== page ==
Integrate > Workshops and Webinars > Teaching about Risk and Resilience > Activity Collection > Ground Shaking and Damage at Your House

Ground Shaking and Damage at Your House

This page is authored by Carla Whittington, Highline Community College (Des Moines, WA)
Dr. Eric Baer (Highline) has contributed in writing the activity.

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This activity was selected for the On the Cutting Edge Reviewed Teaching Collection

This activity has received positive reviews in a peer review process involving five review categories. The five categories included in the process are

  • Scientific Accuracy
  • Alignment of Learning Goals, Activities, and Assessments
  • Pedagogic Effectiveness
  • Robustness (usability and dependability of all components)
  • Completeness of the ActivitySheet web page

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This page first made public: Apr 11, 2014


In this activity, students use a seismic hazard map from the USGS to estimate the ground shaking hazard

in their community. The map shows a 10% probability of ground accelerations reaching or exceeding a certain % of gravity within the next 50 years. They then adjust this value for the soil conditions that their house sits on. Once the acceleration hazard is determined, students equate that hazard to the Mercalli Intensity Scale and investigate the potential damage expected at their homes. Students also take into consideration housing types and the weaknesses inherent in different types/ages of structures.

Learning Goals

Content Goals

By the end of this activity, students should be able to:

  • Identify the ground shaking hazard at their house (in terms of the potential expected peak ground acceleration values).
  • Determine the impact that soil type has on ground shaking values.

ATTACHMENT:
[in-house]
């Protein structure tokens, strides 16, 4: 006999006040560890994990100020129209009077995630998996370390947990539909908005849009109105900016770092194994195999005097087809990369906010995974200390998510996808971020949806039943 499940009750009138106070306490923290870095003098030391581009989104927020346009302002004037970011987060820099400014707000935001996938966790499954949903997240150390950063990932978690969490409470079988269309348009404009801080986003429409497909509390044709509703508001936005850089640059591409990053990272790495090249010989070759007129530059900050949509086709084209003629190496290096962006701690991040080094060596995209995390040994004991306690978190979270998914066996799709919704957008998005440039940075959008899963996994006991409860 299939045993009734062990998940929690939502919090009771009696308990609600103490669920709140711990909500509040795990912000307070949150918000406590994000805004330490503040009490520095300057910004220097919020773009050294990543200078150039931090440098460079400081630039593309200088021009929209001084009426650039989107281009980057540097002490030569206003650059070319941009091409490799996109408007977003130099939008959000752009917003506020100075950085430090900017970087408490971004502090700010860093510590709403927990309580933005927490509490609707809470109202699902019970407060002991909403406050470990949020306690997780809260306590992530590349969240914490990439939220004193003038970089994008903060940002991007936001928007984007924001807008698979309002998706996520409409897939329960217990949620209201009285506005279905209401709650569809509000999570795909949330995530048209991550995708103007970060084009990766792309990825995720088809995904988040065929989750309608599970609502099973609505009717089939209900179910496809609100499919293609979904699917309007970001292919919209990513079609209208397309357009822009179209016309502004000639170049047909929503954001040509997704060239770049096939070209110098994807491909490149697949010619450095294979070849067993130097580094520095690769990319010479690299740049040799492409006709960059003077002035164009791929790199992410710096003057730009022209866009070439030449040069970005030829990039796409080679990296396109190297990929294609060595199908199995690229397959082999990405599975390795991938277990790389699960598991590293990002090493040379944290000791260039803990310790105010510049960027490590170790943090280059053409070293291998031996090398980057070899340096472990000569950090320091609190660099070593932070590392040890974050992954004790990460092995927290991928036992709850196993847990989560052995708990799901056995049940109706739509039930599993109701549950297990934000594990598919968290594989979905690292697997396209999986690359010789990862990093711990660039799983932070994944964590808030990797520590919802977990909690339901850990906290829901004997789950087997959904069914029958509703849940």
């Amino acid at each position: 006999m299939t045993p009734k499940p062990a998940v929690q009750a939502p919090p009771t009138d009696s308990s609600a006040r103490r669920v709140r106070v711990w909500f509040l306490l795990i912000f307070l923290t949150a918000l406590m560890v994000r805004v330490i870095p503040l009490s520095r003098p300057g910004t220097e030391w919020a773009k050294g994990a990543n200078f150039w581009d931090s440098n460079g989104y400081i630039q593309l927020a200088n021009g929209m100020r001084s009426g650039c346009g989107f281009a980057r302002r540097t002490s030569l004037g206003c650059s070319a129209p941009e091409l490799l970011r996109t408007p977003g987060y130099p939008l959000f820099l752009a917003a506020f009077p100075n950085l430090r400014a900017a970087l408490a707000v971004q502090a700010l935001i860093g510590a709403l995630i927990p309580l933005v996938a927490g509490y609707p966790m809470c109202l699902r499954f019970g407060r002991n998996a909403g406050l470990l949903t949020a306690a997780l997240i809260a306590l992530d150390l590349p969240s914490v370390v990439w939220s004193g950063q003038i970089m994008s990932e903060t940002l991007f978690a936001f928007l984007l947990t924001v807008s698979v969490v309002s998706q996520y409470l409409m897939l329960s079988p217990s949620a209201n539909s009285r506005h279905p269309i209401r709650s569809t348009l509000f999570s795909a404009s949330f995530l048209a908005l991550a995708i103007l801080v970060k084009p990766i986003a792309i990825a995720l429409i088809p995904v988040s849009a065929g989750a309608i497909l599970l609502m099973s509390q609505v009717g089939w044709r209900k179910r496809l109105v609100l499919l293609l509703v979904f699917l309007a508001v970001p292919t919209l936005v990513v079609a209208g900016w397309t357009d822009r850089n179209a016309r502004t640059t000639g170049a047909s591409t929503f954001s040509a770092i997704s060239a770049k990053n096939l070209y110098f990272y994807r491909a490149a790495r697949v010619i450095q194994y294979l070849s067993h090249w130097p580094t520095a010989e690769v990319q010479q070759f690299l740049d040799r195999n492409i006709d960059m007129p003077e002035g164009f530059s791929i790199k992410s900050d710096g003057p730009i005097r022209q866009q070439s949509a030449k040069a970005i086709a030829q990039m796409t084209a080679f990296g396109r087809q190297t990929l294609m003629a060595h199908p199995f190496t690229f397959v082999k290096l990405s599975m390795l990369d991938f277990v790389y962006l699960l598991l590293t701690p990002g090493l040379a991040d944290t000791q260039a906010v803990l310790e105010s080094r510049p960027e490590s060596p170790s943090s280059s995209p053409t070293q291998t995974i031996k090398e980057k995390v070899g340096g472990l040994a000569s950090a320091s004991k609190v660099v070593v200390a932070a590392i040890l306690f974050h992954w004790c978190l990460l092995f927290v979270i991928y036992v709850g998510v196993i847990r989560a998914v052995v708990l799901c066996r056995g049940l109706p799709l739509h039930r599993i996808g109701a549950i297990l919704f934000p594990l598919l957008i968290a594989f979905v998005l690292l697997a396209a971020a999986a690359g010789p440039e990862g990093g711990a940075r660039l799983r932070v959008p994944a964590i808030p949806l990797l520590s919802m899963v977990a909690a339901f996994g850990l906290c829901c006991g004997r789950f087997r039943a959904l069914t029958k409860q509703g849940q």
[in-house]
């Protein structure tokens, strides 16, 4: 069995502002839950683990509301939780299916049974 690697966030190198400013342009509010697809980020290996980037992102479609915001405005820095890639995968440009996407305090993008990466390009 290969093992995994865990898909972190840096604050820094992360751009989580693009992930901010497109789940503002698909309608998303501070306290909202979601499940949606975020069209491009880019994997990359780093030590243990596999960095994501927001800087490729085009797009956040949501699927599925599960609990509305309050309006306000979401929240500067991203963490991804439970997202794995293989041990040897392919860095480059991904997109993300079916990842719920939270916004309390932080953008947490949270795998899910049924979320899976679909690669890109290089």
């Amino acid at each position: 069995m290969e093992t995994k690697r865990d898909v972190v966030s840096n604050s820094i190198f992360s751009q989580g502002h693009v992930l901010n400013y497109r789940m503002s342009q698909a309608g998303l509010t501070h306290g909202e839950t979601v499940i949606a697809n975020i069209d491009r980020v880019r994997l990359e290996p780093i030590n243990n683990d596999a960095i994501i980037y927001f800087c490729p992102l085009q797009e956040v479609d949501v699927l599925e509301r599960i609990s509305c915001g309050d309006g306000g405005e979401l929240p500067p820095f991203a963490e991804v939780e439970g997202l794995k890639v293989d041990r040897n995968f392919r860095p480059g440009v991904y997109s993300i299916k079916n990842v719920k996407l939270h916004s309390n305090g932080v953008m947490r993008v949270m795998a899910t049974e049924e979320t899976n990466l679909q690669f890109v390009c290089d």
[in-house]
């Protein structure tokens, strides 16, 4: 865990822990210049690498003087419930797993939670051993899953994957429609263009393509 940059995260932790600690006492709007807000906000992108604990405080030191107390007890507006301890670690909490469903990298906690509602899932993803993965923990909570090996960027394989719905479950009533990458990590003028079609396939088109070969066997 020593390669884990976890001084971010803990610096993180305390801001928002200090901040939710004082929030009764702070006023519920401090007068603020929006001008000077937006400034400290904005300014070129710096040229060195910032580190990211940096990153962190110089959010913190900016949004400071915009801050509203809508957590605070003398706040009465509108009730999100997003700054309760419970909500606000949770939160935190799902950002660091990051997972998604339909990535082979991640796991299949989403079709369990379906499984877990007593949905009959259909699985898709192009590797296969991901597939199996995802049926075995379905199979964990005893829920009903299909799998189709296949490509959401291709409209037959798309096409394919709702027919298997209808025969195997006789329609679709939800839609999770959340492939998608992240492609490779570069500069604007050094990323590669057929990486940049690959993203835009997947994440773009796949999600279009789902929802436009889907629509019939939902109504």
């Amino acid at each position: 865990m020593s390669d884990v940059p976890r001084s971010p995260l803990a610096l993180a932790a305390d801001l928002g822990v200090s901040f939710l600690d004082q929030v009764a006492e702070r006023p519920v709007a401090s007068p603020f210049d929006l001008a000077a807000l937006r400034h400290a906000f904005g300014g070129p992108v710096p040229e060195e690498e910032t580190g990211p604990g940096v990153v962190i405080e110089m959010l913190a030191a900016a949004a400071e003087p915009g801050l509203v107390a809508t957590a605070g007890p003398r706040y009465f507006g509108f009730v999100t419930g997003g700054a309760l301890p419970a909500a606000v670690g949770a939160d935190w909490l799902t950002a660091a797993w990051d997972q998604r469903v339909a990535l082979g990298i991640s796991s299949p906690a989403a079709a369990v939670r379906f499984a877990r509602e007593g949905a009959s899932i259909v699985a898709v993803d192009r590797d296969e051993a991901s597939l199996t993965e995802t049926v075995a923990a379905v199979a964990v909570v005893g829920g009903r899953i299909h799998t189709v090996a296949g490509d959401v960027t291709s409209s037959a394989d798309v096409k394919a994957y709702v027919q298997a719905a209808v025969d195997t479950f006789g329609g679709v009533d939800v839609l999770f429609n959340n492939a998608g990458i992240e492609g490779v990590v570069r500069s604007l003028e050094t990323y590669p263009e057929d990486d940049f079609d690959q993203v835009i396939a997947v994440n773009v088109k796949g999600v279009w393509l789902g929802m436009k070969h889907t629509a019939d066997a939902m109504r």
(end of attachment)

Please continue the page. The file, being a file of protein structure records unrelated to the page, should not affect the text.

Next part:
• Equate ground acceleration to Mercalli Intensity values to access potential impacts to their home.
  • Identify probable areas of vulnerability and risk within their own home.
Skill Building Goals

By the end of this activity, students should be able to:

  • Navigate the interactive Seismic Hazard Map at the USGS Earthquake Hazards Program website to collect data.
  • Write coherent, referenced paragraphs expressing the shaking hazard and potential response of their houses.

Higher Order Learning Goals

By the end of this activity, students should be able to:

  • Synthesize the data from several different websites to evaluate the ground shaking hazard and the risk it presents to their homes.

Context for Use

This activity is appropriate for an introductory level course, however students need some prior knowledge. I have usually covered the concepts of ground acceleration, the Mercalli Scale, and variables that impact ground shaking and seismic intensity values in lecture. In addition, students have previously determined the type of soil/geologic materials underlaying their houses by looking at geologic maps in a previous activity.

Students do need access to a computer for the interactive map. The data gathering from the map and websites takes only 25-30 minutes and can be done in a classroom or at home. Writing the synthesis paragraphs takes a longer time and is usually completed outside the classroom as homework.

Description and Teaching Materials

Ground Shaking and Damage at Your House (Acrobat (PDF) 677kB Apr10 14)
Mercalli Intensity Scale (Acrobat (PDF) 123kB Apr10 14)
Grading Rubric (Acrobat (PDF) 30kB Apr11 14)

Teaching Notes and Tips

Students need internet access and a computer to collect the data and view websites. No special equipment or programs are needed; the assignment relies on data/information freely available on the web. I like to bring the Interactive USGS map up in the classroom before students begin working with it. The view of the map when you first sign on is of the complete United States and this provides an opportunity to have a class discussion about why the seismic hazard varies so much from location to location.


I use this as a 15 point assignment. Five (5) points are given for gathering the correct data. Ten (10) points are given to the writing portion of the assignment which includes two synthesis paragraphs: the first where students define the hazard and the second where they describe the potential risk (damage) from the hazard to their home. The writing is graded with a simple rubric based on how well students adhere to assignment guidelines. The grading rubric is attached.

References and Resources

Online resources used or referred to in this activity are:

USGS, 2012, US Seismic Hazard 2008, Earthquake Hazards Program,

ABAG (Association of Bay Area Governments), 2003, Impacts of California Earthquakes on Buildings from Shaken Awake